The panels 30 are foldably connected to and separated from the hexagonal sections 38' by scorelines 41 and slit lines 43. The scorelines 41 merge into the slit lines 43 in an extension of the same line. The scorelines 41 are formed to facilitate a folding connection between sections 38 and panels 3%. The slit lines 43 completely sever the connection between the panels 30' and the sections 38, and define the outline of alternating salients 48.

Only the left end of blank 28' is shown in FIG. 12, however, it is apparent that the right end is similar but with section 44 reversed. Hook'48 is connected to the truncated triangular section 44, and section 44' is foldably connected to and separated from a pair of opposing panels 30 by scorelines 41 and slit lines 43. The scorelines 41' extend and merge into the slit lines 43. As in the preferred embodiment, it can be seen that a truncated, triangular section 44' is formed by longitudinally severing a hexagonal, truncated-parallelogram section 38 in a transverse line extending between opposing slits 32'.

To erect a spacer insert from the blank 28, the blank 28 is manipulated as previously disclosed for the preferred embodiment of the present invention.

Referring now to FIG. 13, relief cut lines 50 are shown formed in panels 30. Severing the material on cut line 50 removes relief sections 51, shown in the form of a bow tie configuration, from panels St). The relief sections 51 are preferably located in panels 30 with an axis of revolution along the major axis of parallel hexagon 38 near the inner extremity of slit 32. When this embodiment is erected as shown in FIG. 14, the separation between two adjacent U-shaped cells is reduced from three thicknesses of board to two thicknesses of board. The removal of the bow tie sections improves the relative fit of center and outboard cells in the same transverse row and reduces the length of the carton encapsulating the structure.

The hereinbefore referred to preferred embodiment and modifications thereof may best be used for, but are not limited to, the packaging and separating of circular and oval objects. While rectangular and square objects may be packaged in containers using the aforementioned spacer inserts, the following embodiment is preferred for rectangular and square objects.

Referring now to FIG. 15, a fragmentary view of a partition blank 68 is shown having a repeating geometric pattern. The blank 68 may be fashioned from any suitable sheet material which is fiexible at least in a direction parallel to its continuous web running direction. The possible materials indicated within the scope of the preferred embodiment may be used in the square cell embodiment. The blank may be cut to any desired length, and a repeating pattern of blank portions, hereinafter described, may be formed in a continuous web of material, and selected lengths severed therefrom.

Panels 70 are formed in the blank 68 and repeat their configuration longitudinally along the outer sides of such blank. A pair of such panels opposingly face each other for each transverse row of cells to be erected. Each panel 70 is separated longitudinally from an adjoining panel 70 by a slit line 72. Each pair of transversely opposed panels 70 is separated by a void described by transverse cut lines 74 and longitudinal cut lines 76.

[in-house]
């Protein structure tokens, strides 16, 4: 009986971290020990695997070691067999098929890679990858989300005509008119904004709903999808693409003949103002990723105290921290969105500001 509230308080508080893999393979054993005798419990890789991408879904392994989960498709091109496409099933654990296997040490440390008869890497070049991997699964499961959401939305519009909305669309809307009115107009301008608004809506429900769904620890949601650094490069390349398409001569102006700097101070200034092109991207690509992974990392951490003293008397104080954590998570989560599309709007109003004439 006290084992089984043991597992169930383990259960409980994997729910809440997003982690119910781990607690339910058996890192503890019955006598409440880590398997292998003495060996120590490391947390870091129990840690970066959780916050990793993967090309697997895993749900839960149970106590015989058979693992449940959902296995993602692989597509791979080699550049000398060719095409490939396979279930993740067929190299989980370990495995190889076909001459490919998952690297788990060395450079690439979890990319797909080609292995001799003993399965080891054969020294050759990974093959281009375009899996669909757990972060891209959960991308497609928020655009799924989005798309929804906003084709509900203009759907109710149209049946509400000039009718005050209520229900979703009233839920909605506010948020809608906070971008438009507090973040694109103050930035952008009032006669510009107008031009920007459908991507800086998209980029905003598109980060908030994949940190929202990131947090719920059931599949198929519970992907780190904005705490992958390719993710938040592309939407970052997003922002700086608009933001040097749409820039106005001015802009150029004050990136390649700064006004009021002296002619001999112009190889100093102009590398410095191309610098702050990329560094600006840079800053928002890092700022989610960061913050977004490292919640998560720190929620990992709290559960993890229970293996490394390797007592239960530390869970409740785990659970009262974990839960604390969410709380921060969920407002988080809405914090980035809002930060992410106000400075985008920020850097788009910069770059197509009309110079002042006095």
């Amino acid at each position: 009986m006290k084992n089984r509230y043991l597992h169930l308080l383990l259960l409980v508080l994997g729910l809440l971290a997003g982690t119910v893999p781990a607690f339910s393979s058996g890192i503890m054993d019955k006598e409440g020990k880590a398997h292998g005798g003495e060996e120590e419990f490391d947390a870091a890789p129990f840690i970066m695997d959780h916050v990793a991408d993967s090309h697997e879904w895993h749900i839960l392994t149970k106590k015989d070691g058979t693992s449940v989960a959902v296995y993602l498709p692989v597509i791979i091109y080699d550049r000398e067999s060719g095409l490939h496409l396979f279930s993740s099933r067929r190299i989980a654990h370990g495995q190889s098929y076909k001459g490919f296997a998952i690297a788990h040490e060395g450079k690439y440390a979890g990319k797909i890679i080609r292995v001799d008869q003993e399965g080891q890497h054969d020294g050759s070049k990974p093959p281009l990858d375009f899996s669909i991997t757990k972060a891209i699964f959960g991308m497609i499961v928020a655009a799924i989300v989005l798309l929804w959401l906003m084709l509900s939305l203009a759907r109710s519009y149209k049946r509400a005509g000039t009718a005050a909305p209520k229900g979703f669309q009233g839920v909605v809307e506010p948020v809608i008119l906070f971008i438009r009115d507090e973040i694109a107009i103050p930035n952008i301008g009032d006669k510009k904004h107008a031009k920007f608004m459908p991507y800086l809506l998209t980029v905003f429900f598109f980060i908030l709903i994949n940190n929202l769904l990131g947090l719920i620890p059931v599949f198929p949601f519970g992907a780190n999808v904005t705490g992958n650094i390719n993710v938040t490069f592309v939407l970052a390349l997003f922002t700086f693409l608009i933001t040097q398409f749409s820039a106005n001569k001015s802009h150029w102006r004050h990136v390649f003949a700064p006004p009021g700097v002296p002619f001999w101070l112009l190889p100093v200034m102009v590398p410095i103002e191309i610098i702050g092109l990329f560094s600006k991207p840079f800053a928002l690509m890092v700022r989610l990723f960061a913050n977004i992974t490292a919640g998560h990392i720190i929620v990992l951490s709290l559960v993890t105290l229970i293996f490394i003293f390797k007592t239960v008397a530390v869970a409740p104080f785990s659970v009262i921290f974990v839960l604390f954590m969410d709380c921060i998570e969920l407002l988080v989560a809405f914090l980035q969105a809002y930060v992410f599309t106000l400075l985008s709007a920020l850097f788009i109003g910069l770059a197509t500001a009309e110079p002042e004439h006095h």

The panels 70 are foldably connected to and separated from hexagonal, truncated-parallelogram sections 78 by scorelines or creaselines 80, and slit lines 82. The scorelines 80 merge into the slit lines 82 in an extension of the same line. The scorelines 80 facilitate a foldable connection between section 78 and panels 70, and slit lines 82 completely sever the connection between such panels and the section.

The longitudinal cut lines 76 may become the point of an upper triangular portion on the panels 70, when an increase in cell height is required, and would appear similar to the construction shown in FIG. 13. In such instance, a single cut line is then formed by the merger of a pair of transverse cut lines 74.

Truncated triangular sections 84 are formed at the end of blank 68. The truncated triangular sections 84 are foldably connected to and separated from a pair of opposing panels 70 by scorelines or creaselines 80 and slit lines 82. The scorelines 80 extend and merge into the slit line 82 in an extension of the same line. It can be seen that a truncated, triangular section 84 is formed by severing a hexagonal, truncated-parallelogram section 78 in a transverse line extending between an opposing pair of slits 72.

Each panel 70 is creased by a pair of transverse scorelines 86. The scorelines 86 divide the panels 70 into three distinct and foldably connected portions.

To erect a spacer insert 96 ('FIG. 16) from the blank 68, the blank is manipulated in a manner similar to erecting a preferred embodiment of the present invention. However, in the erection of the present embodiment, folds are required along transverse scorelines 86 to provide a four-sided cell configuration. The spacer insert 96 defines two transversely oriented outboard or outside cells 71 and one internal cell 79 for each transverse row. The said cells have a four-sided configuration. If desired, the blank 68 may be modified in the manner similar to the modifications disclosed for the blank 28.